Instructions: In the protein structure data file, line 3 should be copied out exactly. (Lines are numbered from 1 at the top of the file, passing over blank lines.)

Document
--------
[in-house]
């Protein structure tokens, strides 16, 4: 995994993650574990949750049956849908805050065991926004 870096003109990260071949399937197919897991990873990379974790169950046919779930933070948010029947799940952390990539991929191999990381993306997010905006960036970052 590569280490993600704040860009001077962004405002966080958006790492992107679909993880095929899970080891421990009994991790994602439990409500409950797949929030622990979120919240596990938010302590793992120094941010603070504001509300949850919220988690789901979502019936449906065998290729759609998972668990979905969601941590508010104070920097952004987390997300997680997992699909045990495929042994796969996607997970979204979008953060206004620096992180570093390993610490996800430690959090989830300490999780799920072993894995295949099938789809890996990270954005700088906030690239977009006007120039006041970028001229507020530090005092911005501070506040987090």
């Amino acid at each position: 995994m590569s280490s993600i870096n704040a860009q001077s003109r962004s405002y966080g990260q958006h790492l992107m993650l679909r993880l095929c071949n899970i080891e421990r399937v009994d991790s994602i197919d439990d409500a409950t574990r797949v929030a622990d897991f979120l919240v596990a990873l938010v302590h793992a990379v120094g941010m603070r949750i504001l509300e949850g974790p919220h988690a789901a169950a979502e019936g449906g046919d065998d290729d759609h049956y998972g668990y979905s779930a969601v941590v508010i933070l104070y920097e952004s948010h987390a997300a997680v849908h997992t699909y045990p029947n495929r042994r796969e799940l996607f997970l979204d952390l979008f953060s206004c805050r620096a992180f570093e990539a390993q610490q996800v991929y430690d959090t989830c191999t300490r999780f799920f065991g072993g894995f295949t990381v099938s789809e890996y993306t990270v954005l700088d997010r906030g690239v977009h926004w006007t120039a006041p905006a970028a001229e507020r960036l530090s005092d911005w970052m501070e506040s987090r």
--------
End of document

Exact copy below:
């Amino acid at each position: 995994m590569s280490s993600i870096n704040a860009q001077s003109r962004s405002y966080g990260q958006h790492l992107m993650l679909r993880l095929c071949n899970i080891e421990r399937v009994d991790s994602i197919d439990d409500a409950t574990r797949v929030a622990d897991f979120l919240v596990a990873l938010v302590h793992a990379v120094g941010m603070r949750i504001l509300e949850g974790p919220h988690a789901a169950a979502e019936g449906g046919d065998d290729d759609h049956y998972g668990y979905s779930a969601v941590v508010i933070l104070y920097e952004s948010h987390a997300a997680v849908h997992t699909y045990p029947n495929r042994r796969e799940l996607f997970l979204d952390l979008f953060s206004c805050r620096a992180f570093e990539a390993q610490q996800v991929y430690d959090t989830c191999t300490r999780f799920f065991g072993g894995f295949t990381v099938s789809e890996y993306t990270v954005l700088d997010r906030g690239v977009h926004w006007t120039a006041p905006a970028a001229e507020r960036l530090s005092d911005w970052m501070e506040s987090r």